Brothers Lazaroff

    By Suzanne Vanderhoef

     St. Louis Brothers Jeff and David Lazaroff have been playing music together their whole lives and playing together in a band since David was in high school and Jeff was in college.

    “We started with a lot of the classical artists from the 60s and 70s: the Grateful Dead and the Allman Brothers and just started tracing back all the people that they loved,” said Jeff Lazaroff. “[We] said, ooh, Bob Dylan loved Jimmy Rodgers and Hank Williams, who’s that? The Grateful Dead loved Jimmy Reed, who’s that? And the Grateful Dead opened up for Miles Davis, who’s that? So, I think that kind of opened the door to a lot of people we loved.”

    Today, the type of music The Brothers Lazaroff play is best characterized as Roots Music. But they also dip into jazz, folk, Americana and classic rock. But the sound they’ve gained the most notoriety for isn’t an actual genre at all – it’s their Hanukkah Hullabaloo. This year marks the 11th for the annual Hanukkah show that started when singer-songwriter Kinky Friedman came to town with his Hanukkah Tour and they opened for him.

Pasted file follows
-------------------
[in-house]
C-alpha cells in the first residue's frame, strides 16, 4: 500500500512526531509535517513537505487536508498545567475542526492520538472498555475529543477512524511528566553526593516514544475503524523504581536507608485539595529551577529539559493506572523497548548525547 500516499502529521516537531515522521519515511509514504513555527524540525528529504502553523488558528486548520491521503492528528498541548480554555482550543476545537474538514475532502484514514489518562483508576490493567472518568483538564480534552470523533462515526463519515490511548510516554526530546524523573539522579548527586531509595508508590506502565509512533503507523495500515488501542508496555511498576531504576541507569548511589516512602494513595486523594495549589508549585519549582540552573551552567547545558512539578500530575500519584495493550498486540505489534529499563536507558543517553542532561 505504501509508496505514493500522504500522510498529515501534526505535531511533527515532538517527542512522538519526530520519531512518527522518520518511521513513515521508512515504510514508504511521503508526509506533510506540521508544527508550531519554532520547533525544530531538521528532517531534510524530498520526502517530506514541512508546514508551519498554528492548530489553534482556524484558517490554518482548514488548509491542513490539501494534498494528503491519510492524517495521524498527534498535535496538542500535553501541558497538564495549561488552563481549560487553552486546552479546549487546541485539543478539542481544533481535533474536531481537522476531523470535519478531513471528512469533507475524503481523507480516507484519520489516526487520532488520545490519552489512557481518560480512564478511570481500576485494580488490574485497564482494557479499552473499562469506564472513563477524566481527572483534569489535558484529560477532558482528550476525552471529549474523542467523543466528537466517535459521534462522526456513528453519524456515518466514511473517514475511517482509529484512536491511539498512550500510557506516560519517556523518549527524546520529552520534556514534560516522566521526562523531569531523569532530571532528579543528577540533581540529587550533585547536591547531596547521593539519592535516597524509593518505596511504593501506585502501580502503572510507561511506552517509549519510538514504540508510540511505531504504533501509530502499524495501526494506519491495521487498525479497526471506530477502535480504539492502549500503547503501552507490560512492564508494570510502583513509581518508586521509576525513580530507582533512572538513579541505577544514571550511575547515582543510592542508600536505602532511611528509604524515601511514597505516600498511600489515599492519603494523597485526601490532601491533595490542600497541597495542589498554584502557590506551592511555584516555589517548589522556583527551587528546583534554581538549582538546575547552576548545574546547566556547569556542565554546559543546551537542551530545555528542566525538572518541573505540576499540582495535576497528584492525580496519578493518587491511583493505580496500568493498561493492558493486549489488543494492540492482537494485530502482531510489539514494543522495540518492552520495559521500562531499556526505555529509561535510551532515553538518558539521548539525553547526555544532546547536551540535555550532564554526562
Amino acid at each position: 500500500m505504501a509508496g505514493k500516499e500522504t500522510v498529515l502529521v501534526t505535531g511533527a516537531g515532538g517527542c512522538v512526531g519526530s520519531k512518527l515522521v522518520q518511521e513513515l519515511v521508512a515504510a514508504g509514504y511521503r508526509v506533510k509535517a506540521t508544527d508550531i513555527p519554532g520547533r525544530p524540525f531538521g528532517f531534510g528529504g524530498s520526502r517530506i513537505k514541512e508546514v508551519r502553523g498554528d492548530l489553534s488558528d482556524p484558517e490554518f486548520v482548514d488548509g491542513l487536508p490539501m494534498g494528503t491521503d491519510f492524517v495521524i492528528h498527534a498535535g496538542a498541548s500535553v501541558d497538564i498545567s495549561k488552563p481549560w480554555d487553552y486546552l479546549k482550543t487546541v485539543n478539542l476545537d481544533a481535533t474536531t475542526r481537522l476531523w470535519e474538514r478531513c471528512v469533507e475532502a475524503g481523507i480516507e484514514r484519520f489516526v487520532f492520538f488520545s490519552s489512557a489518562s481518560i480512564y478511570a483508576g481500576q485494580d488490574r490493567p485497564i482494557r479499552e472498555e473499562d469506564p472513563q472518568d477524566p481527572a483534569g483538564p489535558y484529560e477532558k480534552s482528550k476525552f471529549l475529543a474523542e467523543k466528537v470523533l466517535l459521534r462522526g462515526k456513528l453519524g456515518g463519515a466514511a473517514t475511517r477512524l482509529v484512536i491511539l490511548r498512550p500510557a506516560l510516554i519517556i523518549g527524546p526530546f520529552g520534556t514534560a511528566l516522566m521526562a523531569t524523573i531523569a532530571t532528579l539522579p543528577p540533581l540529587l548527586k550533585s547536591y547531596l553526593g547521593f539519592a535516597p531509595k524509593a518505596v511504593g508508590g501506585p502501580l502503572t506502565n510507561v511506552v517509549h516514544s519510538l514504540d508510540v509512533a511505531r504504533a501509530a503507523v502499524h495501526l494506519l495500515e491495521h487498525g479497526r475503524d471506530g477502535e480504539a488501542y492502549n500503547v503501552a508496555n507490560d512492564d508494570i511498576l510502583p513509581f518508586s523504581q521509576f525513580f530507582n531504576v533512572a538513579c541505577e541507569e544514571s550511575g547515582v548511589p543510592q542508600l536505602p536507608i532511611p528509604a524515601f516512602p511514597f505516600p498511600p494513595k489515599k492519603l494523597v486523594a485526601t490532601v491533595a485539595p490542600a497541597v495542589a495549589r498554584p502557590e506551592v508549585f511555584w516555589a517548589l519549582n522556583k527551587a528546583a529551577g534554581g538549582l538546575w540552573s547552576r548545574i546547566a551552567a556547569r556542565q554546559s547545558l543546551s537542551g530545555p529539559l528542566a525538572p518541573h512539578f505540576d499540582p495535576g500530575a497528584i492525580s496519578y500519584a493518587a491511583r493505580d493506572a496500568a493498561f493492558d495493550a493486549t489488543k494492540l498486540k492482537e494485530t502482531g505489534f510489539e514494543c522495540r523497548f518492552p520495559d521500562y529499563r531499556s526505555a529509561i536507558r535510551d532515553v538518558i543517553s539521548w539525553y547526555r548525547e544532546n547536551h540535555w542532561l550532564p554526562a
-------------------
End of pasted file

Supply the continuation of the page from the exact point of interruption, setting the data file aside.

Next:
“It’s fun. It just keeps growing,” said David Lazaroff. We play this piece called Eight Nights that’s by Rabbi Goodman’s poetry set to Eastern-European music set to electronic beats and it’s just a very big hodgepodge of electro, klezmer, a really cool combination.”

    Last year, however, things took a turn thanks to COVID, and they had to go virtual. But this year they’re back live, this time at the Big Top December 4th. And they’re expecting an even bigger –if socially distanced—crowd.

    “What we’ve found, is like we enjoy participating in being in some of the fun rock-n-roll Christmas shows out there, we’ve found that people in the community, whether they’re Jewish or not, love participating in the Hanukkah Hullabaloo,” explains Jeff Lazaroff. “And there really was nothing like that. There was no rock-n-roll Hanukkah show and so it kind of has its own little niche in that area. And everyone likes to eat potato latkes.”